For NHL goalies, Christmas comes more than once a year with regular arrivals of the latest equipment.
But that doesn’t change the strong bond between the puck-stopping fraternity, their passion for equipment and memories that link it to Christmases of the past.
“There is a reason goalies always say, ‘It’s like Christmas’ when new gear shows up,” Devan Dubnyk said. “I’m pretty sure every one of us was getting something gear-related for a Christmas present.”
Like most of his peers, Dubnyk remembers the first equipment-related Christmas present he got, quickly recalling the details even while preparing for his 12th season in the NHL. The 34-year-old was traded to the San Jose Sharks by the Minnesota Wild on Oct. 5
“A Curtis Joseph Louisville TPS goalie stick, all black with the white letters,” Dubnyk said of a present he received at age 8. “I was very excited about it.”
That excitement isn’t a surprise among fellow goalies. For so many, the uniqueness of the equipment played a role in wanting to play the position, which is why most have a story about a special piece of equipment that was waiting under the tree Christmas morning and the role it played in further fueling a passion for the position or even inspiring a career path.
Chicago Blackhawks goalie Collin Delia remembers well the special role that goalie equipment played for him growing up in Rancho Cucamonga, California, first playing roller hockey and later the ice.
“I just remember the pro shop, the way everything smelled and everything looking so large, and I remember seeing the goalie pads and I gravitated toward them,” Delia said. “Just the design. It was just like, ‘Those are cool’ and I remember telling my parents, ‘I want to be a goalie.'”
Like most young goalies, Delia had to wait for his own equipment, first rotating in and out of the net as part of the usual minor hockey rotation of alternating goalies in league-issued gear. He asked his dad for shoe boxes to make his own pads at home, cutting holes in the tops and bottoms so he could stick his legs through and wear them like goalies did.
“I think that’s when he was like, ‘OK, we’ve got to get this kid some pads,'” Delia said. “So that Christmas, I just remember opening up these pads and I was like, ‘Oh, my God!’ That was the best Christmas gift I could have ever gotten. From there, I was hooked.”
NHL goalies have shared similar stories through the years, including Carey Price of the Montreal Canadiens. As a 10-year-old, Price swears he wasn’t looking for presents when he found a set of red pads he requested for Christmas hidden in a hockey bag under a stairwell.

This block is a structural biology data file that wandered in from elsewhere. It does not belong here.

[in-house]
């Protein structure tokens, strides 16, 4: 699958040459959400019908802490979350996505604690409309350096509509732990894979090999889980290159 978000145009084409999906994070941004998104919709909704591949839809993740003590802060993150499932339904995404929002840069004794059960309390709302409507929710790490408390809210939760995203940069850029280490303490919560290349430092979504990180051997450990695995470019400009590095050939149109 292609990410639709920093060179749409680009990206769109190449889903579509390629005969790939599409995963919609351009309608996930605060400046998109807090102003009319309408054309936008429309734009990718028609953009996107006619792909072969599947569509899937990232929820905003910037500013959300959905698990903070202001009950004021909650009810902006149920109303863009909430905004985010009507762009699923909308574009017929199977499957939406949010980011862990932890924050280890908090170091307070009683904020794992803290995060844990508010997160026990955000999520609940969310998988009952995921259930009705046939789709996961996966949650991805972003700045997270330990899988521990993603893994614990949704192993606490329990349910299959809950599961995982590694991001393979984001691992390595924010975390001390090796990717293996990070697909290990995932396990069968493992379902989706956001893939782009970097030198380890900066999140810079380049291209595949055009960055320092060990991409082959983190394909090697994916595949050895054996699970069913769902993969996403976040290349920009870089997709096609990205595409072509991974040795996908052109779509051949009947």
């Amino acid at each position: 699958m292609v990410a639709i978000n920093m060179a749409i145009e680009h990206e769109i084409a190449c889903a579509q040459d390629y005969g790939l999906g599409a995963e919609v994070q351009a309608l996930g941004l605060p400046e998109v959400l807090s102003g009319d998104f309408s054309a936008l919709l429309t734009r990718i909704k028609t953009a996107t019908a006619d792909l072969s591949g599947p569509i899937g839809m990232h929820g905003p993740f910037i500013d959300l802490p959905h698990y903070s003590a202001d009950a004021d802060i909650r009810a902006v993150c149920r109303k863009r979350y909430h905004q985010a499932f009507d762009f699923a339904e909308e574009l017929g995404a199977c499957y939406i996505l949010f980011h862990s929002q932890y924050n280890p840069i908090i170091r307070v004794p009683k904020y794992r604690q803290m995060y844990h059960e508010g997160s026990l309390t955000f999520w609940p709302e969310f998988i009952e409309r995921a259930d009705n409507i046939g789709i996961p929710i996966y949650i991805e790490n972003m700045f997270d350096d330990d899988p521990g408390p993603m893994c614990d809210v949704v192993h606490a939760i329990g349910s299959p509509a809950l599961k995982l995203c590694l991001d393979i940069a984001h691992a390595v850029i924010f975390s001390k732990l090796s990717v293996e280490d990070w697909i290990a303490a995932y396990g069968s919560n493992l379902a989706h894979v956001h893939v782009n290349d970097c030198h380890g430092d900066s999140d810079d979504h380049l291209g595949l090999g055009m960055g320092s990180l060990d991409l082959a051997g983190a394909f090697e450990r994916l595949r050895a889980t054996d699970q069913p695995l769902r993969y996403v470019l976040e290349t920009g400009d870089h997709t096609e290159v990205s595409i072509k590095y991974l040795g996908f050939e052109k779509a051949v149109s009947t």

Like Dubnyk and Delia, equipment was part of the attraction to the position.
“Most goalies have that,” Price said. “It’s our lifeline, really, if you think about it.”
For Nashville Predators goalie Pekka Rinne, getting one new piece of equipment under the tree became an annual tradition growing up in Finland. So too did holding it tight.
“That night I would always sleep with my new gear,” he said. “We are so fortunate now in the NHL that we get new gear whenever we want, but I still get excited.”
Most can recall the make, model and even colors of that first special goalie gift at Christmas, whether it was a set of pads like Delia and Price, or a custom painted mask like Anders Lindback, who last played in the NHL for the Arizona Coyotes in 2015-16, and Jacob Markstrom of the Calgary Flames.
“Painted by DaveArt with Bart Simpson and Homer Simpson on it,” Markstrom said.
Washington Capitals goalie Pheonix Copley, who is from North Pole, Alaska, remembers getting a Heaton glove and blocker that matched his team’s colors when he was 9 or 10. Matching colors was also a big moment for former NHL goalie and TSN hockey analyst Jamie McLennan, who remembers getting a waffle board blocker and matching glove for Christmas.
Mike Condon, currently an unrestricted free agent, remembers getting a red-and-black Cooper helmet and cage, a red-and-black Bauer Reactor set, a black-and-red Koho stick, and a red-and-black Buffalo Sabres jersey and then “skating around thinking I was Dominik Hasek.”
Roberto Luongo, now overseeing the new goaltending excellence department for the Florida Panthers after a 19-season NHL career, still remembers his first pair of pads at age 13, a Vic McMartin set given to him by his grandfather.
For some, getting a new piece of equipment at Christmas symbolized taking a step in their young careers. Corey Hirsch remembers receiving a white Vaughn chest protector as a 12-year-old, a symbol to him that he was shifting to a more serious interest in the position. Hirsch played 13 NHL seasons and now works as a radio analyst for the Vancouver Canucks.
Minnesota Wild goalie Cam Talbot remembers getting a pair of TPS goalie pads when he was 10, a sign that he’d graduated beyond the shared minor hockey equipment.
“I strapped them [on] and wore them around the house all day and wouldn’t take them off,” he said. “As soon as you get your first set of goalie gear and you commit to the position, I kind of feel like that is a big Christmas as a young goaltender. I tried out for rep [hockey] the next year.”
So pay special attention to that piece of equipment under the tree this year. One day it might be part of this annual Christmas column.